More than anything else, Memphis’ Oblivians are gonna be remembered for fostering a scene. Yeah, there’re some scattershot hits shuffled into the group’s discography, which now comprises four proper studio albums, a handful of low-run curios and some singles. Its latest, “Desperation,” comes off as a more lushly conceived melodic affair than in the past—one on which the spirit of the band’s beneficiaries comes to bear. There’s still an indecipherable amount of distortion on just about every note the dual-guitar act offers, and that Bo Diddley beat remains an important part of the trio’s approach, a cover of the Stones’ “Loving Cup” being an early-album example. “Call the Police” sounds like a rock ‘n’ roll song from Memphis should: Organ dominates the track as the band reels back and shoots off some easy three-chord jam. All of “Desperation” swings, and at some points recalls the group’s album accompanying Mr. Quintron. Newcomers aren’t going to find revelations, though. When these guys showed up amid the 1990s detritus of Seattle fallout, it was a significant thing—and something that enabled people like Jay Reatard to develop from snot-nosed punk geek to a singular songwriter. Reatard and the stable of bands associated with Goner Records, a shop and label Oblivians Eric Friedl founded, is bound to leave a mark as broad and wide as the trio’s recordings. There’s a lineage of bands following from that hot Tennessee city—the most southwestern point in the state. So, while the White Stripes and their well-known contemporaries took a recycled blueprint and turned it in to dough, the Oblivians continued contributing to a scene, helping it prosper and mature. None of this makes the latest crop of garage acts obsolete, but definitely less important. (Dave Cantor)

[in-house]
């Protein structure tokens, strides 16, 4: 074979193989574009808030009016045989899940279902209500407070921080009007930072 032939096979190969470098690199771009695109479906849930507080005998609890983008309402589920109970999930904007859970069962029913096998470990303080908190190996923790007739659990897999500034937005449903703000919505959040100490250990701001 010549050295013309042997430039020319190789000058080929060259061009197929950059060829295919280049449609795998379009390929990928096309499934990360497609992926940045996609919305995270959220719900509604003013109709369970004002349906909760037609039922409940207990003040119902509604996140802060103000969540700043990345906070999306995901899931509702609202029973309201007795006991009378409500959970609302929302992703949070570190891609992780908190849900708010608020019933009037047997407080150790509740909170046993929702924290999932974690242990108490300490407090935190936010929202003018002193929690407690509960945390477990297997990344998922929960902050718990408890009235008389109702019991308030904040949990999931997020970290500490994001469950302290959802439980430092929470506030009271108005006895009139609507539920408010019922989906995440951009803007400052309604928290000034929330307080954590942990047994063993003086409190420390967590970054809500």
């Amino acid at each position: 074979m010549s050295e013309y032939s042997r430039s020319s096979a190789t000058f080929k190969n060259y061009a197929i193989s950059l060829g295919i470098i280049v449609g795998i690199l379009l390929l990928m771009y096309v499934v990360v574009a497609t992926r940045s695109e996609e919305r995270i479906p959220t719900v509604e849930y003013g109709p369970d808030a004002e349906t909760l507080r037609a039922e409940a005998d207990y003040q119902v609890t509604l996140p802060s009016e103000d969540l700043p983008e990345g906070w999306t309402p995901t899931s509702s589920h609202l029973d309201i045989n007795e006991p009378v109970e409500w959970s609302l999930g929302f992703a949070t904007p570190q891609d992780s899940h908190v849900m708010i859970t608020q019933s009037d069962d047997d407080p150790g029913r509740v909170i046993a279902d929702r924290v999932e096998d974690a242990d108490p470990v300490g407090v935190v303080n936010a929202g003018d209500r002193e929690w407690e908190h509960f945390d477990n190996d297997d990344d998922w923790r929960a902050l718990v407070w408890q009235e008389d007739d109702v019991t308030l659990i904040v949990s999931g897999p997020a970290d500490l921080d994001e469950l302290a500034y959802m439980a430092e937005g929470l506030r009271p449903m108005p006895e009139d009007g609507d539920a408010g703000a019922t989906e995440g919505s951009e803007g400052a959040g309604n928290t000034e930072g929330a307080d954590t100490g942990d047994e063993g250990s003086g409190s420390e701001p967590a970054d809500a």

July 13 at Empty Bottle, 1035 North Western, (773)276-3600. 9:30pm. $14.